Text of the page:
The Cable Guy

Dir: Ben Stiller, 1996. Starring: Jim Carrey, Matthew Broderick, Leslie Mann, Jack Black. Comedy.
The Cable Guy

Like a paranoid science-fiction film from the '70s, The Cable Guy pretends to be about the threat of technology and America's addiction to television. In the mid 1990s, was the developing "information super-highway" a potentially scary thing? This was Ben Stiller's directional follow up to Reality Bites, his would-be Gen-X anthem, and they both play almost like period pieces now. The Cable Guy's underlying messages may not be very convincing, but as a showcase for Jim Carrey's insane performance it hits its mark perfectly.

With TV's In Living Color Carrey had become a comedy name, but with the surprise hit, the messy Ace Ventura: Pet Detective and its even lazier sequel Ace Ventura: When Nature Calls, he became a box office super star. With his rubber face and goofy physical comedy in films like The Mask and later Dumb & Dumber Carrey he was also becoming popular with the kiddies. Though he had played a villain with some great physicality as The Riddler in the otherwise forgettable Batman Forever, it surprised many audience members when he popped up in '96 in such a dark and mean-spirited comedy as The Cable Guy. (His $20 million paycheck at the time also got a lot of flack from those audiences who fret over actors' salaries.)

Carrey’s Cable Guy is an insane stalker; we learn from some Midnight Cowboy style flashbacks that he was raised on too much TV (he takes the name from obvious Nick at Nite characters, Chip Douglas and Larry Tate). After installing the cable of Steven (Matthew Broderick), a sad sack recently dumped by his girlfriend, the Cable Guy pursues his friendship. Carry’s Cable Guy has a bad lisp and he’s a needy nerd, but in a couple of hilarious moments the Cable Guy’s ugly violent side comes out. He goes all medieval on Steven in a fight at a Medieval Times theme restaurant and then gets too aggressive at a pickup basketball game. He tries to give Steven advice on his breakup, quoting Jerry Springer’s "Final Thoughts." But when Steven hooks up with an attractive woman after the Cable Guy’s hosted karaoke party and finds out she was a paid hooker, it’s the final straw. He breaks off their friendship and that is when the Cable Guy, and the film, gets rather nasty. It’s dark, but maybe too "zany" to be called a "black comedy," but Carrey’s amazing performance is almost spoofing a melodramatic "black comedy" performance.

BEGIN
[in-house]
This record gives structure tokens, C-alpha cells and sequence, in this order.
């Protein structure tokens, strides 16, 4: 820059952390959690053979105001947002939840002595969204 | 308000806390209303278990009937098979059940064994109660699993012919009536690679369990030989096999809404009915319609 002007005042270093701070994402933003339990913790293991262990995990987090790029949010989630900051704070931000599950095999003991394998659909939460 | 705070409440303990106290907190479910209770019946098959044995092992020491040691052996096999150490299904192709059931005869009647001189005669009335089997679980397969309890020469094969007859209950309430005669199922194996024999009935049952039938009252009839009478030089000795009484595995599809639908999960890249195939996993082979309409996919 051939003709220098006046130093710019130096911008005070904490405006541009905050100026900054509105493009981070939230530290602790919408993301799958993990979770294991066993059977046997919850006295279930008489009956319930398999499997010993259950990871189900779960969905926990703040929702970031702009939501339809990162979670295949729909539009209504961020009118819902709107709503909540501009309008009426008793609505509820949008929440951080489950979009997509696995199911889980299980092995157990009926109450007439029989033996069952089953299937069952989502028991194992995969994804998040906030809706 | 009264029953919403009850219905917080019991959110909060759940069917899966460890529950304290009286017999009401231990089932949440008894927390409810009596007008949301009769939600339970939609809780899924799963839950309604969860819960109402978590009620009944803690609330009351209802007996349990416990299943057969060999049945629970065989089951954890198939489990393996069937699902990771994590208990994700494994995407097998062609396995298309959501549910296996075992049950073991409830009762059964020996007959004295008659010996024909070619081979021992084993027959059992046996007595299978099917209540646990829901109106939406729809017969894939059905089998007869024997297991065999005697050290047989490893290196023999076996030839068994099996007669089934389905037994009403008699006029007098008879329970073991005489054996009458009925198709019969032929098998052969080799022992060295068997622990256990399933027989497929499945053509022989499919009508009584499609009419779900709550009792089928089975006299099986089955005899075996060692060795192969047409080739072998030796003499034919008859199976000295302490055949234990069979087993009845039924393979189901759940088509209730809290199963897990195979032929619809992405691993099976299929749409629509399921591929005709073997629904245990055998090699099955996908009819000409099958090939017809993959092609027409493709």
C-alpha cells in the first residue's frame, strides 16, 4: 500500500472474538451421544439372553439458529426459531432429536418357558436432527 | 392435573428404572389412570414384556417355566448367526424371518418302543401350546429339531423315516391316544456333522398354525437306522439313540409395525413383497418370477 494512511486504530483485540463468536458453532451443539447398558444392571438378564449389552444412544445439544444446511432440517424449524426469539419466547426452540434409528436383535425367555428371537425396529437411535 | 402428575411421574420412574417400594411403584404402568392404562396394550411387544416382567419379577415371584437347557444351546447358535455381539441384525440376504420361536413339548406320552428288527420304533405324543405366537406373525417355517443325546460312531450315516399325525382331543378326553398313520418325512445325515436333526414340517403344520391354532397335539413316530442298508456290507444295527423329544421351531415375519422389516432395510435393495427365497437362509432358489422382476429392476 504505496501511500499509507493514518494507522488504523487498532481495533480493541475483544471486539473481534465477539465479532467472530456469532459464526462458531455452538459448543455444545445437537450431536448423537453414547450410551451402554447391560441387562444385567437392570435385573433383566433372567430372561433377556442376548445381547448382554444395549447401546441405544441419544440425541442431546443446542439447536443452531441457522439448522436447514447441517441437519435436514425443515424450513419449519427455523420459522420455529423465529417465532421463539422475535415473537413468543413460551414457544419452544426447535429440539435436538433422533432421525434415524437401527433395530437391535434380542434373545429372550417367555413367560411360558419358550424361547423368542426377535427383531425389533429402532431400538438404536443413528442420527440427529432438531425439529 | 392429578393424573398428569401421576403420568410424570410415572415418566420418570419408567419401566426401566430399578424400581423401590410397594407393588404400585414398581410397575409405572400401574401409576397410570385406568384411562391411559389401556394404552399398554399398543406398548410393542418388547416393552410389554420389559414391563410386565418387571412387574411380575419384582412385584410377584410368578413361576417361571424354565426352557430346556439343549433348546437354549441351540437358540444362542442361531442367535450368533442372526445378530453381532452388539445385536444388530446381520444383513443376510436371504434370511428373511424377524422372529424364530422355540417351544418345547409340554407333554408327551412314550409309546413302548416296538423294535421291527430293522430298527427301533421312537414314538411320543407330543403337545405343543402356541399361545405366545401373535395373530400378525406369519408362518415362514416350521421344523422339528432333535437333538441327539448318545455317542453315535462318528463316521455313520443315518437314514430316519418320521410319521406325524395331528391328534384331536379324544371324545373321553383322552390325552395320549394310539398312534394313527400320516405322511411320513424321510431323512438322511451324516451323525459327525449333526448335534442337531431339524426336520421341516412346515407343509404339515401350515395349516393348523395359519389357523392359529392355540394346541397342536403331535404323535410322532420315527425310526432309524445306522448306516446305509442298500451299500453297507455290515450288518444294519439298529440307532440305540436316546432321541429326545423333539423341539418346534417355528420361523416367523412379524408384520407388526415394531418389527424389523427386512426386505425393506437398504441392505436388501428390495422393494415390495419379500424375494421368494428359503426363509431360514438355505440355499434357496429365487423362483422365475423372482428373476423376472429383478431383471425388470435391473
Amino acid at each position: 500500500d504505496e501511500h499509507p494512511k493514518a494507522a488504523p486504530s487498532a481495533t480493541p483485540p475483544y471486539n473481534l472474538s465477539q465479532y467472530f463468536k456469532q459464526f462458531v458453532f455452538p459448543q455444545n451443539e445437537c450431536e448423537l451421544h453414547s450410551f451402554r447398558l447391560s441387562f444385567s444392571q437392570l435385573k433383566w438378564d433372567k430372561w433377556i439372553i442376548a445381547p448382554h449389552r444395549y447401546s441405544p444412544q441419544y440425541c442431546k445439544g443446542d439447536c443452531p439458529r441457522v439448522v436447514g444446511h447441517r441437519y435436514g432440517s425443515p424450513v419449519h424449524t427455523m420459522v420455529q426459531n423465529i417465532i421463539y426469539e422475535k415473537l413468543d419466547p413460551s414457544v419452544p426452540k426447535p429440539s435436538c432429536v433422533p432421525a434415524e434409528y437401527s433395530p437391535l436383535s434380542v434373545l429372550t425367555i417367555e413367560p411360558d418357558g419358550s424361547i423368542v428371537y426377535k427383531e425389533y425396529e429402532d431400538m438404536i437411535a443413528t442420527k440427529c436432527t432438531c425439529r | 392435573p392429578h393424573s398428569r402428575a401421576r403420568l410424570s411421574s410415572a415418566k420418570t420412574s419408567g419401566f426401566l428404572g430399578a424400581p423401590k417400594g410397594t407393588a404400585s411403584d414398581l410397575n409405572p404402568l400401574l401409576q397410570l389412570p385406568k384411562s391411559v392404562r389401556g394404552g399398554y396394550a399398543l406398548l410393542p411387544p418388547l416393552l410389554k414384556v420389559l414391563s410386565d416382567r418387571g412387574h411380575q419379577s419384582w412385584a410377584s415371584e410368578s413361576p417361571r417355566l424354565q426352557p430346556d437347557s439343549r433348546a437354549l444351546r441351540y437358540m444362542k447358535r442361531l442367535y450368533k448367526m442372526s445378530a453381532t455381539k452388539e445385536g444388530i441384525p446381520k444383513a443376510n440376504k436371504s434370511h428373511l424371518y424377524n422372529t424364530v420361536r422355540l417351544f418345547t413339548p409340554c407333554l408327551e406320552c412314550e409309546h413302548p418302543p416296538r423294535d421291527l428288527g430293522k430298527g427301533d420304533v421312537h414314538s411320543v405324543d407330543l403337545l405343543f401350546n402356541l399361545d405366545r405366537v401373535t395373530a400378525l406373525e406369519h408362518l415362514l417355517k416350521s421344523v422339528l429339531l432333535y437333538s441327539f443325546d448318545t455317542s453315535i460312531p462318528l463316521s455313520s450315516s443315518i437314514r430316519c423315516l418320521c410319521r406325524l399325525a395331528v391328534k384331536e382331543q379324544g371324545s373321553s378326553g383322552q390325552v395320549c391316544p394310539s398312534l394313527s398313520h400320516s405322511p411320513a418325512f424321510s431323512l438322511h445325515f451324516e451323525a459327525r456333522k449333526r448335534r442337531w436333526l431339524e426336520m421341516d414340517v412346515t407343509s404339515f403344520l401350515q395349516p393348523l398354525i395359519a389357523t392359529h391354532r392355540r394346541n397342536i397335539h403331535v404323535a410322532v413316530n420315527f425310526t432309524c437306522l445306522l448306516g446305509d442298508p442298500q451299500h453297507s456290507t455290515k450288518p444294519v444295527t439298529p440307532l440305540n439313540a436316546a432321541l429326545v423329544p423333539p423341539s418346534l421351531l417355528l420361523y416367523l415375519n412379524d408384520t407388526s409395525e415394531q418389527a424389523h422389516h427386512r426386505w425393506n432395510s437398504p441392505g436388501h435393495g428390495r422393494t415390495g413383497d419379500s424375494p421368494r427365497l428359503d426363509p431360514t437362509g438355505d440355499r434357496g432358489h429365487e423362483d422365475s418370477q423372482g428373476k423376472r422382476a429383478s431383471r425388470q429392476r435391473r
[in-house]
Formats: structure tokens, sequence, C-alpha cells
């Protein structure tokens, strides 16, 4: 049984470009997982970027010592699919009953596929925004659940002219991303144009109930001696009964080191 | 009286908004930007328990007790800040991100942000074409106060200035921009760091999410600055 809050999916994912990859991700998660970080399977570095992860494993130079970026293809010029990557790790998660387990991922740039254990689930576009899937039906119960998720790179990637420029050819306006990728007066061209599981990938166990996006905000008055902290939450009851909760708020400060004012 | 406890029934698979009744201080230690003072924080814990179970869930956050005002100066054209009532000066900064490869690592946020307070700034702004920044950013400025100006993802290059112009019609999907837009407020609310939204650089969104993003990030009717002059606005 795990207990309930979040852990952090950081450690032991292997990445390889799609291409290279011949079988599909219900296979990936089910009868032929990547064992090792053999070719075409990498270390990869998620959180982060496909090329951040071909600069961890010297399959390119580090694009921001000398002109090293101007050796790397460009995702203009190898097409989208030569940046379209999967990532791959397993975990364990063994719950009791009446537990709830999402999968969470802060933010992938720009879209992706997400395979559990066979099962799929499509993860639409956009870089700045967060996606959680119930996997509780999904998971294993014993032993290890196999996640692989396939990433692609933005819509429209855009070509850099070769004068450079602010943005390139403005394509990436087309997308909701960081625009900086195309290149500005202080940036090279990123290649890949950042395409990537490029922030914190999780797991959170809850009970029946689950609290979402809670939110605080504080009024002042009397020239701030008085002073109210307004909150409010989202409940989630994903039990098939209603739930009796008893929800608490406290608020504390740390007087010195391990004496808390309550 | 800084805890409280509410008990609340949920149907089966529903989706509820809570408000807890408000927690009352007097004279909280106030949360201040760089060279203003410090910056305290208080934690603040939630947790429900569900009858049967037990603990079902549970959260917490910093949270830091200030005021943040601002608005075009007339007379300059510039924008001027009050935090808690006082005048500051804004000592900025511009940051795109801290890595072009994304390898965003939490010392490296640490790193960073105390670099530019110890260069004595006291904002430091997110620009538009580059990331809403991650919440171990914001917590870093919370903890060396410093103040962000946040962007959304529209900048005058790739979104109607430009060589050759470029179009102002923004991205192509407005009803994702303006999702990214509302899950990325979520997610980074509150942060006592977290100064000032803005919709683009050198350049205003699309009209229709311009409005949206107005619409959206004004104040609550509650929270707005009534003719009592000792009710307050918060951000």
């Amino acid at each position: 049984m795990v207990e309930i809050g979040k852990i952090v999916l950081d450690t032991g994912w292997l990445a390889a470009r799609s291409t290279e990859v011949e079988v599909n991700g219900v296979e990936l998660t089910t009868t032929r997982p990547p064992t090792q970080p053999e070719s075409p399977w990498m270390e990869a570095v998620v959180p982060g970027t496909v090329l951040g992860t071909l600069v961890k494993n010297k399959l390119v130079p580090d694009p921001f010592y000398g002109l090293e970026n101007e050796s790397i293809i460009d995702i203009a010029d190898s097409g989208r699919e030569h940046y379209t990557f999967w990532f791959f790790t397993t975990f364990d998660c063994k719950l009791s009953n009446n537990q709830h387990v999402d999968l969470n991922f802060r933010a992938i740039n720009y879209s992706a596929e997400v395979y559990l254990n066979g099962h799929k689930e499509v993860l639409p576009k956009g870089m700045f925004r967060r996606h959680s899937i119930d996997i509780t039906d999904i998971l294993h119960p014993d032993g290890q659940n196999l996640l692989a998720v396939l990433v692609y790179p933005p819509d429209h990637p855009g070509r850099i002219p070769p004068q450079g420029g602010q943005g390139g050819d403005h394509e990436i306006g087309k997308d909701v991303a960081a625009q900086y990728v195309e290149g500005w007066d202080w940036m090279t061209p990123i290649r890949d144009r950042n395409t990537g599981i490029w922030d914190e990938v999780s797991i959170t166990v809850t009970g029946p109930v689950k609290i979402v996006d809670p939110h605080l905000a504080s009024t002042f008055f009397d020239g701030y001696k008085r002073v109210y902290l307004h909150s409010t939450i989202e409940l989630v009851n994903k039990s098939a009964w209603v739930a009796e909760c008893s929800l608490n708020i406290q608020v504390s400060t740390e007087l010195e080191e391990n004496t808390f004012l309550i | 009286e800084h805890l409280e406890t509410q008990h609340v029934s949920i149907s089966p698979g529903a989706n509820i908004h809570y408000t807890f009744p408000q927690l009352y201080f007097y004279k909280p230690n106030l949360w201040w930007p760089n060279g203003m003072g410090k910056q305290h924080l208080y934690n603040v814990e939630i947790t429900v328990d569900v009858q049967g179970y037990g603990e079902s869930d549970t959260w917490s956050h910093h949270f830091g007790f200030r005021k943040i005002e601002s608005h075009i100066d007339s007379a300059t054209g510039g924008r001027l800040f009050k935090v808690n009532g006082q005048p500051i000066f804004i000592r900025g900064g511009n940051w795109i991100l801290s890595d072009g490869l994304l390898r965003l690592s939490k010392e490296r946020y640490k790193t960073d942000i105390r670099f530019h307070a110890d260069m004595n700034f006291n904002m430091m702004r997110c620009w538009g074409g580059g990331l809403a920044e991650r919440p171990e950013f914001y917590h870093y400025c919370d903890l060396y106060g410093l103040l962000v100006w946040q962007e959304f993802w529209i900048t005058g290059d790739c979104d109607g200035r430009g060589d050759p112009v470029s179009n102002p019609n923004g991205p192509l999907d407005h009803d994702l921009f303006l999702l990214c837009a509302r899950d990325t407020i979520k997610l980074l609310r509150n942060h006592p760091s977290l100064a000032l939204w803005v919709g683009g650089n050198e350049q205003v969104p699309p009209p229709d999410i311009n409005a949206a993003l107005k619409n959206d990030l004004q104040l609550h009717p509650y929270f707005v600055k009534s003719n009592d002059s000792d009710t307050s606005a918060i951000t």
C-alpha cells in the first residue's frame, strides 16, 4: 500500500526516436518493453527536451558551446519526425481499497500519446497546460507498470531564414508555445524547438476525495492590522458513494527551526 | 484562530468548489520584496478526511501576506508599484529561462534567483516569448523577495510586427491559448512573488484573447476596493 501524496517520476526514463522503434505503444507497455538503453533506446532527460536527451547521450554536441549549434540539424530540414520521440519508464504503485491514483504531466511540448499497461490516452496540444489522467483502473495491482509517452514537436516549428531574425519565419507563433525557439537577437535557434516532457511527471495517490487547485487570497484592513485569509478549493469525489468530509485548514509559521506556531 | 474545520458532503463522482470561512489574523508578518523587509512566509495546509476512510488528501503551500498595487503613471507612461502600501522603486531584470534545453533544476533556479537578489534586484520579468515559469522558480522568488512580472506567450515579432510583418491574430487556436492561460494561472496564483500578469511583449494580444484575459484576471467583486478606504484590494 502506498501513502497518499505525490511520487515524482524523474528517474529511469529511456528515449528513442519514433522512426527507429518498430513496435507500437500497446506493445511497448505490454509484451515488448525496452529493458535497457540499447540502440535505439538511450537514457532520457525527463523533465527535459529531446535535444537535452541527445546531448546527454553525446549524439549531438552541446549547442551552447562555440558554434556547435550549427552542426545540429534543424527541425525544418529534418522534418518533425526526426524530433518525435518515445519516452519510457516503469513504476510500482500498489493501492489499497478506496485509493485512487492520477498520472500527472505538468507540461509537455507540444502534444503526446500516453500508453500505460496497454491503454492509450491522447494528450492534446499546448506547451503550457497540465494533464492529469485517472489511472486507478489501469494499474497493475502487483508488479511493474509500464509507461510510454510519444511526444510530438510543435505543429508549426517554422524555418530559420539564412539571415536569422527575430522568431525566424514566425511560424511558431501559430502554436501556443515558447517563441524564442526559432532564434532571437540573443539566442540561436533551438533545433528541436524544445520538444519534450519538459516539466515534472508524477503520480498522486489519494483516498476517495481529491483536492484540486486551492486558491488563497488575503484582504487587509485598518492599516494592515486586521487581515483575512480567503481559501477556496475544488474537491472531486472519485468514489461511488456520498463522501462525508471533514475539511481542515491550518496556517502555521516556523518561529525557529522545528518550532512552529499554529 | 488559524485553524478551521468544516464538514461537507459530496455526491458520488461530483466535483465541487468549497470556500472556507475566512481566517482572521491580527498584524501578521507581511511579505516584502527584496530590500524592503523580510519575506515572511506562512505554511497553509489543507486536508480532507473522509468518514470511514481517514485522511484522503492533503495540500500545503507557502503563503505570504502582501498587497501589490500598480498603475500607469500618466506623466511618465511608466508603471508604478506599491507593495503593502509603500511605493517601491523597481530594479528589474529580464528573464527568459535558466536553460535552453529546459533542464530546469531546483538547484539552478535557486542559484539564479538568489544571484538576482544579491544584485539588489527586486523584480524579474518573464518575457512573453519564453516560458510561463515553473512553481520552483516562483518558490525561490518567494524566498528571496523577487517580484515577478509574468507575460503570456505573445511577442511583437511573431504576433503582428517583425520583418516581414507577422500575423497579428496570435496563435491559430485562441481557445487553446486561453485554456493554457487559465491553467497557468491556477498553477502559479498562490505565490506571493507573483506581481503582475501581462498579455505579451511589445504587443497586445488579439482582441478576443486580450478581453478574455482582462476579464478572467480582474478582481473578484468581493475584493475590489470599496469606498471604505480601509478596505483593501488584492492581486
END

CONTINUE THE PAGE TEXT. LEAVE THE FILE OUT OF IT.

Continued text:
The karaoke party is the film's highlight. Jim Carrey’s performance of Jefferson Airplane’s "Somebody To Love" is one of Carrey’s best on screen moments. When Steven’s ex-girlfriend, Robin, is on a date with a pompous ass (a wonderfully smug Owen Wilson) the Cable Guy gives him a delirious beating in the men’s room. It’s Carrey physically at his best, dancing around and doing impromptu be-bop jazz. Robin is played by Leslie Mann, wife of the film’s producer, Judd Apatow, the usual source of her casting. Apatow was also a producer of Stiller’s sketch comedy show, The Ben Stiller Show, and alums from that show all pop in for cameos: Andy Dick, Janeane Garofalo, and Bob Odenkirk (as well as Odenkirks’s Mr. Show castmates, David Cross and Jack Black, who has a substantial role as Steven’s best pal).

Though the film loses some edge in the second half as the Cable Guy worms his way into Robin and Steven’s family life and the almost apocalyptic ending is rather lame (without TV people instantly discover the magic of reading), it’s still Ben Stiller’s most interesting outing as a feature film director. The Cable Guy may not hit all its intended notes, but the ambition is admirable. Stiller would go on to direct the sketchy hit-or-miss comedies Zoolander and Tropic Thunder (as well as the great little cult TV pilot, Heat Vision And Jack, starring Jack Black). At one time there was talk of Stiller directing a film version of Budd Schulberg’s anti-Hollywood (and some critics have said anti-Jewish) 1941 novel, What Makes Sammy Run? Now Stiller taking on Sammy Glick would really be ambitious.

After The Cable Guy, which was both financially and critically deemed unsuccessful by most, Carrey continued with comedies (Liar, Liar etc.), but he would also veer off in a more dramatic direction. He did an amazing Andy Kaufman impression in Milo Foreman’s enjoyable biopic, Man On The Moon. And he would receive a lot of good will for his warm performances in Eternal Sunshine Of The Spotless Mind and The Truman Show, but like Robin Williams before him, it often seems that "drama" for Carrey means talking slower and softer. The Cable Guy is Carrey at his most dangerous. Hopefully one day Carrey will find another role in a non-kiddie film that can use his physical skills, show his "dramatic" side, and also let him again use the darker places in his own personality. When Carrey goes dark, as he gets to do in The Cable Guy, it’s an exciting thing to watch.

Posted by:
Sean Sweeney
Jul 19, 2010 5:57pm
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